Maybe it’s just me, but my experiences with the old school, traditional Mexican Taco Truck can be summed up thus:
- I’ve never had a bad meal with a long-established traditional taco truck
- Even an average meal at a taco truck rates as a satisfying meal
As time has marched forward since my move to Ohio, I’ve collected a lot of photos and notes on a fair number of the area’s taco trucks. This is by no means definitive or even close to a sampling of every truck that’s out there, but I figured it was time to wipe the plate clean, so to speak, and knock out a blog post on what I’ve found.
|Flight of beer Mare Island Brewing, which pays homage to
the former workers & servicemen from the Naval Shipyard
My first foodie-style venture I actually wrote about was indeed a taco truck crawl, roughly a dozen or so years ago. Traveling through Vallejo, a traditionally blue-collar town centered around its Naval submarine shipyard, taco trucks are a perfect fit for the area. Based on my samplings, the trucks here averaged higher than those you might find in other more well known cities in the Bay Area (more on that below.) In fact, continual good experiences with taco trucks throughout the area influenced one of my food choices on my first visit into Columbus in 2007.
2007 for me meant Columbus’s village names held no reference: you could’ve told me a taco truck was in Merion or Victorian or Italian Village and I might’ve assumed they geographically nestled right next to each other. But I saw Junior’s Tacos (typically parked near Victorian Village) was mentioned in Yelp, and I figured even if everything else sucked food wise in Columbus, I was fairly confident that a genuine taco truck would not.
Interesting thing that fateful day: Junior’s was nowhere to be found that day. In fact, that meeting would take place a decade later, and it mirrored trying my first notable San Francisco taco truck (El Tonayense): the tacos were solid, but I had better in other cities in the area like Vallejo and Oakland.
Another taco truck that ranked in that same solid but nothing spectacular range was Xochimilco Taqueria, a truck stationed at Lev’s Pawn Shop along Morse Road. However, based on this vintage Taco Trucks Columbus post, straying from the basic fillings might be the tastier option here.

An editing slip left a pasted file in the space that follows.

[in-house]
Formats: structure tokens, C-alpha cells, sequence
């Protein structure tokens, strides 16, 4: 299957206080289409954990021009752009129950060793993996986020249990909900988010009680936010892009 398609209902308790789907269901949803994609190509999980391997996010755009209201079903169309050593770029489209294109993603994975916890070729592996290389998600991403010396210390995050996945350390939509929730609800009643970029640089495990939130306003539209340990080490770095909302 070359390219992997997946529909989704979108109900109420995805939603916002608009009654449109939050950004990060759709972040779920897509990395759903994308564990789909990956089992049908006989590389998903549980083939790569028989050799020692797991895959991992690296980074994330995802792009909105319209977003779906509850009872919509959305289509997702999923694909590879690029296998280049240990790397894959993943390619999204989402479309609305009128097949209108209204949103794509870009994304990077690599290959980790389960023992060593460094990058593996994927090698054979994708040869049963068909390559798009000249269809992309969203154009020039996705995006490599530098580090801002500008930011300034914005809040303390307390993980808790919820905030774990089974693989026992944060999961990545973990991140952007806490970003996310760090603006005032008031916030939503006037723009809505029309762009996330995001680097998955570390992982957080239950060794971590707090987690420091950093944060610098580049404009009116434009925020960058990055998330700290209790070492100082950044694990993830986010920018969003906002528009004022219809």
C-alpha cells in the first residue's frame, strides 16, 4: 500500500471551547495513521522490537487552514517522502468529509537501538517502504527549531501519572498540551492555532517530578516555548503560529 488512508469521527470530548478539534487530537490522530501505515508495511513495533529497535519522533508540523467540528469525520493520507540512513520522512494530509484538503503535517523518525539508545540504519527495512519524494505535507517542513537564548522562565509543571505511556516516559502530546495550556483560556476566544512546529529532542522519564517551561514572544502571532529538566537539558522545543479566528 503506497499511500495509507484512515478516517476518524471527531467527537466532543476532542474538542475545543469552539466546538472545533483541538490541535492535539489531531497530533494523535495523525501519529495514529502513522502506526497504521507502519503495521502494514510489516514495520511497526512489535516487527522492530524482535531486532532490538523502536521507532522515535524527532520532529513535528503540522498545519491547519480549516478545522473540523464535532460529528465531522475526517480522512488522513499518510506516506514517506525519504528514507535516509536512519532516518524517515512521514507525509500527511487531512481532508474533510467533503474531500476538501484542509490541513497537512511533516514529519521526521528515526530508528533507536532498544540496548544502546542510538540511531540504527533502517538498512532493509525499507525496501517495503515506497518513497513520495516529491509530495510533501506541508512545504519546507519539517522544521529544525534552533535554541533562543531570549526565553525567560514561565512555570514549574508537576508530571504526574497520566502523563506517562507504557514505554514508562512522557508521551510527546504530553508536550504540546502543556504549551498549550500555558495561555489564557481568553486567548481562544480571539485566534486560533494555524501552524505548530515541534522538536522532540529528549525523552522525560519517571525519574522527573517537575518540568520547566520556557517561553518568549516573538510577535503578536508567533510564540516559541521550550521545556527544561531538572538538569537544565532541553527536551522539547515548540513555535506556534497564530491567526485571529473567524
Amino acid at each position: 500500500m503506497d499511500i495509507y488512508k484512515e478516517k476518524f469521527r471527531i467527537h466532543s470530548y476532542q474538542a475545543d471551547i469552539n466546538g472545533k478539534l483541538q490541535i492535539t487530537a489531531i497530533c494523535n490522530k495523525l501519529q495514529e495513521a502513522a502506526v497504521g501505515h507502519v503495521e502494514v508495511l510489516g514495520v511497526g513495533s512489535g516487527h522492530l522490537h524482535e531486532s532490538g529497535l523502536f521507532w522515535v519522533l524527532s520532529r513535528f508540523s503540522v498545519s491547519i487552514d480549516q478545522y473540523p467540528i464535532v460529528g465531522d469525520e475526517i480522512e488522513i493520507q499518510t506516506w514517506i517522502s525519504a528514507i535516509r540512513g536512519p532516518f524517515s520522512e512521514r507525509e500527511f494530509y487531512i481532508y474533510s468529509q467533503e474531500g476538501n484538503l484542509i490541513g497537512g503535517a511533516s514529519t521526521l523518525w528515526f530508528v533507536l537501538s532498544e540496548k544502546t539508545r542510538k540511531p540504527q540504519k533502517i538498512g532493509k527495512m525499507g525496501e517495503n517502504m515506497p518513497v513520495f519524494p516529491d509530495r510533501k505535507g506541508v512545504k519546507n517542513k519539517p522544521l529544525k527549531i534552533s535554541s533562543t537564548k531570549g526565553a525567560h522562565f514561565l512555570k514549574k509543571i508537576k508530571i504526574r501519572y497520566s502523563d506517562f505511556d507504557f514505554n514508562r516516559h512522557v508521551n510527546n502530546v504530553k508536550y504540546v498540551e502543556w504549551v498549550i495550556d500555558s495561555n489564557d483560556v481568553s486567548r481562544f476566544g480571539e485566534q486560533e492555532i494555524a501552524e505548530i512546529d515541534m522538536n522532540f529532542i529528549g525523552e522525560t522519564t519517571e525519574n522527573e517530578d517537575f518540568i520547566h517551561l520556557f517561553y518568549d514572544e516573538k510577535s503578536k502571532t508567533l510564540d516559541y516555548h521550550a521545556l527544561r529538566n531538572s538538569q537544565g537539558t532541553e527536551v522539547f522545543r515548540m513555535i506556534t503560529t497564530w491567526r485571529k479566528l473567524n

Despite the failure to link up with Junior’s in 2007, I found my taco goodness just a couple blocks away. The nearby Las Maravillas Market sported a taco stand (most likely, run by the market’s owners themselves back then) and the tacos were quite delicious. Los Primos, the latest tenant (Taco Davanne had preceded them) sports a vehicle that seems incapable of completing one loop of the I-270 Beltway. The tacos are more compact in size than some, but their double-layered (always a bonus for me) and a nicely spicy chorizo proved to be a standout.
Tacos Los Primos lands into that next category up for me: taco trucks with one standout taco in an otherwise average-to-good array of options. Clintonville’s Los Agavez, camped out in the Super Food Mart Convenience Store parking lot), also qualifies here, with a pastor that ranks above many others I have had.
Meanwhile, the Barbacoa from Dos Hermanos’s is my favorite taco from these local favorites. Unlike most of the other trucks on this post, Dos Hermanos rotates its locations every week
If you’re new to the scene or want to explore this world, the Taco Truck Tour from Columbus Food Adventures is a wonderful way to dive in. On a recent trip to the west side of Columbus, I learned that a truck known for their Tlayudas (essentially, a Mexican pizza), Taqueria San Angel, had been replaced by Las Costeñas.
While many of the same items which dotted Taqueria San Angel’s menu were also on the menu of Las Costeñas, my appetite wasn’t quite up to a full $13 Tlayuda, so I decided to try their tacos. In a bit of a surprise, the Carne Asada starred here, accentuated by a couple of kicky-salsas and some tortillas which seemed to be homemade due to their texture (they also did not fall apart either, one thing I worry about with versions using single tortillas.)
La Poblanita, parked out on Indianola Avenue in Clintonville across from the Marzetti plant, marks another higher level, where everything I’ve tried ranks as good or better. In a weird way, we pass by this one so much in our travels we tend to ignore it, until we get it in our head that they’re both close, really really tasty, and hadn’t visited in awhile.
The king of food trucks in this area in my mind, until I discover otherwise, is the original Los Guachos, a Westside food truck that has since expanded into three brick-and-mortars and national acclaim. While the brick-and-mortars are far more convenient to where we live, grabbing a taco from the original location just adds a little more zing to equation, even if that zing is strictly mental perception at this point. The unique soy sauce, habanero and red onion mixture also still ranks as one of my favorite taco accompaniments ever.
If nothing else, my zest to explore more of the area’s taco truck scene has multiplied noticeably after watching a few episodes of the newly released Netflix series “Las Crónicas del Taco” aka “The Taco Chronicles” Focusing in more on the depth and breadth of taco culture in Mexico, the series offers a multiplicity of perspectives and locales, beautiful visuals, various culinary experts, and the taqueros themselves explaining what makes their creations so special.
Add in the unusual narrative tack essentially giving each of the featured varieties (pastor, carnitas, and four others) a personality, and you have a multi-faceted sensual feast that can only be satiated seemingly by getting off your duff to find the nearest taco truck. One of the show’s narratives (translated from the Spanish language) for the pastor taco, my personal favorite of all taco varieties, acts as a perfect mantra for anyone before seeking out some taco truck treasures…